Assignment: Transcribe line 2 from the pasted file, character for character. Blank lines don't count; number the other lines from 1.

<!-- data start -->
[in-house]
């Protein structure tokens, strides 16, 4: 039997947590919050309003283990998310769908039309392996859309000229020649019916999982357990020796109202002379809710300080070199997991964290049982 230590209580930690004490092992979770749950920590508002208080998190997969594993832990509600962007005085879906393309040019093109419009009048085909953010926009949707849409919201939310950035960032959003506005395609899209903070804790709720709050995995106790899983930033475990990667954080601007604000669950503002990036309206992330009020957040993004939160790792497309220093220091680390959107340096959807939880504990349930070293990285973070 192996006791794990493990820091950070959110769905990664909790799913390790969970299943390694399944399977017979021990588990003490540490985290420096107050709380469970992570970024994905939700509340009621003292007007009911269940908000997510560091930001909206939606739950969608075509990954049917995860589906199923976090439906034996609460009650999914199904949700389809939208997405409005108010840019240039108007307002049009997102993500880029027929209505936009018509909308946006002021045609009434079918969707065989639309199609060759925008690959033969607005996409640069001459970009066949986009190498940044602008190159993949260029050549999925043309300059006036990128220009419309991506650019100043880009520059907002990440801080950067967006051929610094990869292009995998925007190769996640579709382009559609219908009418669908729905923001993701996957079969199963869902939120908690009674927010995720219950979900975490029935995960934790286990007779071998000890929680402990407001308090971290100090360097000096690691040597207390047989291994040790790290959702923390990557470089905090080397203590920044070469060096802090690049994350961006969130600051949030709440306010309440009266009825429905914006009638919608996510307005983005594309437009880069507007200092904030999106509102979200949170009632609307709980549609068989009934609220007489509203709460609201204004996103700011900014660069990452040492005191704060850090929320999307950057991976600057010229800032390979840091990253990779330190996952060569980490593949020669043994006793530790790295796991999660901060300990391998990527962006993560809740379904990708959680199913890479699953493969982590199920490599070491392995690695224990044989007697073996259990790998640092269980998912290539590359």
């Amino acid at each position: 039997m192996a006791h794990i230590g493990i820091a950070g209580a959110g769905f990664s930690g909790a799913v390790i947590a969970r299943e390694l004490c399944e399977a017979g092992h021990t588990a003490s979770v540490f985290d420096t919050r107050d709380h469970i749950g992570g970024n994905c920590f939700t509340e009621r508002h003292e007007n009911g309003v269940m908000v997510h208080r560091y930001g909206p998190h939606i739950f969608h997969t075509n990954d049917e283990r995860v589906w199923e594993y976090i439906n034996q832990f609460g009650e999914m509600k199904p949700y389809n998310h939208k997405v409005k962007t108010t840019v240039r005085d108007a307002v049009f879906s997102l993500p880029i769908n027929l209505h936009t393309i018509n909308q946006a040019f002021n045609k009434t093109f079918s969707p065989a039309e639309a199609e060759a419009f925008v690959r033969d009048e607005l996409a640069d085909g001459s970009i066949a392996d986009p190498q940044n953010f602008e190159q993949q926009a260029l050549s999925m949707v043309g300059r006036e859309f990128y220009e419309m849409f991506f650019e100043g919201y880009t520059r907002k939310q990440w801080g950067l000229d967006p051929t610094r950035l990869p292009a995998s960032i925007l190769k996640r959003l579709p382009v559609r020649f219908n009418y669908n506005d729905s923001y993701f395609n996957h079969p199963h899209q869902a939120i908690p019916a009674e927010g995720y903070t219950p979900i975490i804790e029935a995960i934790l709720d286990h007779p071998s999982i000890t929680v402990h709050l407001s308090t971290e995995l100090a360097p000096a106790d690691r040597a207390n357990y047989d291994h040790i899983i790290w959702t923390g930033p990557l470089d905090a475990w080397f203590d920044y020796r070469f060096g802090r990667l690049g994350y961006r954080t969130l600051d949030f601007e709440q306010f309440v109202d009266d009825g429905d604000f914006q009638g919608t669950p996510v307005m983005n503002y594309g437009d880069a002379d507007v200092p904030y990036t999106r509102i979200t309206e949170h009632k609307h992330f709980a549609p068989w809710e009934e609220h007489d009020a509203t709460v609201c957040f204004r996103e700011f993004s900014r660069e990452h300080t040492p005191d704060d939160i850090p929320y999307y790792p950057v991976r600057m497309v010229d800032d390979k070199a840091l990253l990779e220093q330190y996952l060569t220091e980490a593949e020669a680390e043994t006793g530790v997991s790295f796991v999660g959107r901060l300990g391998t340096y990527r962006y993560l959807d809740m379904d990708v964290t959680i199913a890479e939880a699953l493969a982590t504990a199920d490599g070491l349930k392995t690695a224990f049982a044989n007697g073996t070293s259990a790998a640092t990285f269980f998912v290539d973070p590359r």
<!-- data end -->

């Protein structure tokens, strides 16, 4: 039997947590919050309003283990998310769908039309392996859309000229020649019916999982357990020796109202002379809710300080070199997991964290049982 230590209580930690004490092992979770749950920590508002208080998190997969594993832990509600962007005085879906393309040019093109419009009048085909953010926009949707849409919201939310950035960032959003506005395609899209903070804790709720709050995995106790899983930033475990990667954080601007604000669950503002990036309206992330009020957040993004939160790792497309220093220091680390959107340096959807939880504990349930070293990285973070 192996006791794990493990820091950070959110769905990664909790799913390790969970299943390694399944399977017979021990588990003490540490985290420096107050709380469970992570970024994905939700509340009621003292007007009911269940908000997510560091930001909206939606739950969608075509990954049917995860589906199923976090439906034996609460009650999914199904949700389809939208997405409005108010840019240039108007307002049009997102993500880029027929209505936009018509909308946006002021045609009434079918969707065989639309199609060759925008690959033969607005996409640069001459970009066949986009190498940044602008190159993949260029050549999925043309300059006036990128220009419309991506650019100043880009520059907002990440801080950067967006051929610094990869292009995998925007190769996640579709382009559609219908009418669908729905923001993701996957079969199963869902939120908690009674927010995720219950979900975490029935995960934790286990007779071998000890929680402990407001308090971290100090360097000096690691040597207390047989291994040790790290959702923390990557470089905090080397203590920044070469060096802090690049994350961006969130600051949030709440306010309440009266009825429905914006009638919608996510307005983005594309437009880069507007200092904030999106509102979200949170009632609307709980549609068989009934609220007489509203709460609201204004996103700011900014660069990452040492005191704060850090929320999307950057991976600057010229800032390979840091990253990779330190996952060569980490593949020669043994006793530790790295796991999660901060300990391998990527962006993560809740379904990708959680199913890479699953493969982590199920490599070491392995690695224990044989007697073996259990790998640092269980998912290539590359």